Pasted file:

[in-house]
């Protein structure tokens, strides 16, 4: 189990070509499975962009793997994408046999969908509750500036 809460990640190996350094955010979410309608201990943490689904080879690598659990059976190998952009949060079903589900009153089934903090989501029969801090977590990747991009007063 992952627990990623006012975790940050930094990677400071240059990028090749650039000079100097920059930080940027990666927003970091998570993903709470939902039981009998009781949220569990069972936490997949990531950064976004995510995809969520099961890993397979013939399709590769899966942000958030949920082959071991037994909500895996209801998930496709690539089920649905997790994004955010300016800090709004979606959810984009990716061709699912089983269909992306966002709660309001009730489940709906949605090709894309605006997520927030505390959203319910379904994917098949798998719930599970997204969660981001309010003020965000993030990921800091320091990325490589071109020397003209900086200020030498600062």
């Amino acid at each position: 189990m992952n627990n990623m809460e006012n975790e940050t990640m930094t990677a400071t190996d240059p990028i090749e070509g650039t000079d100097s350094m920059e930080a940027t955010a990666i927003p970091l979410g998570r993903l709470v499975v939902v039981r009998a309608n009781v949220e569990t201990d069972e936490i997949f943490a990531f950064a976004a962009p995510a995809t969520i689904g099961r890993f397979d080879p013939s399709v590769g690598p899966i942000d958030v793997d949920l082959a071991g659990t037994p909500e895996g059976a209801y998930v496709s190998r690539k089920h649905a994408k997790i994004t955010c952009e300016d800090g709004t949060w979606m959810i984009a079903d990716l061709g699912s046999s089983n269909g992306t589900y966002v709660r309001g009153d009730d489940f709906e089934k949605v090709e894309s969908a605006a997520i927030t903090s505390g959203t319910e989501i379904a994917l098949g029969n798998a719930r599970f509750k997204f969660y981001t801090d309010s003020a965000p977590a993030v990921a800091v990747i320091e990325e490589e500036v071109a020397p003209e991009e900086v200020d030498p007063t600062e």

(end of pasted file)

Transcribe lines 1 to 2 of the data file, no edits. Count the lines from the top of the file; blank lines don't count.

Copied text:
[in-house]
């Protein structure tokens, strides 16, 4: 189990070509499975962009793997994408046999969908509750500036 809460990640190996350094955010979410309608201990943490689904080879690598659990059976190998952009949060079903589900009153089934903090989501029969801090977590990747991009007063 992952627990990623006012975790940050930094990677400071240059990028090749650039000079100097920059930080940027990666927003970091998570993903709470939902039981009998009781949220569990069972936490997949990531950064976004995510995809969520099961890993397979013939399709590769899966942000958030949920082959071991037994909500895996209801998930496709690539089920649905997790994004955010300016800090709004979606959810984009990716061709699912089983269909992306966002709660309001009730489940709906949605090709894309605006997520927030505390959203319910379904994917098949798998719930599970997204969660981001309010003020965000993030990921800091320091990325490589071109020397003209900086200020030498600062």